The WHO estimates that more than 300 million people across the globe struggle with depression in their daily lives, which is equal to 4.4 percent of the world’s population. In fact, between 2005 and 2015, a surge of more than 18 percent has been reported in the number of people living with depression.
Considering these alarming figures as a wake-up call for all nations, WHO Director-General Dr. Margaret Chan stressed the need for eliminating the stigma, prejudice and discrimination associated with mental health problems.
Living in a culture where feeling vulnerable is considered a sign of weakness often exacerbates the stigma surrounding depression. In the United States, speaking openly about the stigmas of depression and addiction is still a big “no” for many Americans. According to the National Institute of Mental Health (NIMH), in 2015, more than 16 million people aged 18 years or older had at least one major depressive episode in the previous year.
However, only a few of those with depression seek professional treatment for the mental disorder. In fact, even close friends and family members don’t give the same amount of importance to depression as they would give in the case of other physical ailments. Additionally, another major reason which makes people overlook the serious nature of depressive disorders is the lack of insurance coverage.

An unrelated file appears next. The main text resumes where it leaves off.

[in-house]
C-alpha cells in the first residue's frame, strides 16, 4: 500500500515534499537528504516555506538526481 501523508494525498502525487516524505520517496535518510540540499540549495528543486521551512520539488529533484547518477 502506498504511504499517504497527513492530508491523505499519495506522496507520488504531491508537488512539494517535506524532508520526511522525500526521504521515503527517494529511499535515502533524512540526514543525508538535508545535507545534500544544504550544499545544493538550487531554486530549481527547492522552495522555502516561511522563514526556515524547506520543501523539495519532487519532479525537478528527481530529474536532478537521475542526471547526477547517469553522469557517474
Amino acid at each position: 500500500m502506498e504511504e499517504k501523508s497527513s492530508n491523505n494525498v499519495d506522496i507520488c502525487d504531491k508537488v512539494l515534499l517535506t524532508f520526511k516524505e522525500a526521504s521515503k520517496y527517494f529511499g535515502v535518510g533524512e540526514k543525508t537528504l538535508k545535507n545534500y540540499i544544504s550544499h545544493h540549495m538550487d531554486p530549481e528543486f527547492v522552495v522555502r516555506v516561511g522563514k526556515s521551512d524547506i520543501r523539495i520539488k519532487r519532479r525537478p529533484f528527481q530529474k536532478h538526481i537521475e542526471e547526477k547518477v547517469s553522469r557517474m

Learning to recognize warning signs of depression
Depression is best described as “surviving in a black hole” or a constant feeling of “imminent doom.” It is certainly more than normal sadness, which drastically affects the quality of life of an individual. Mental illnesses such as depression cannot be detected by any pathological test because it is a diagnosis of observation. Creating awareness of the warning signs can go a long way in combating the malaise. Some of the important signs are: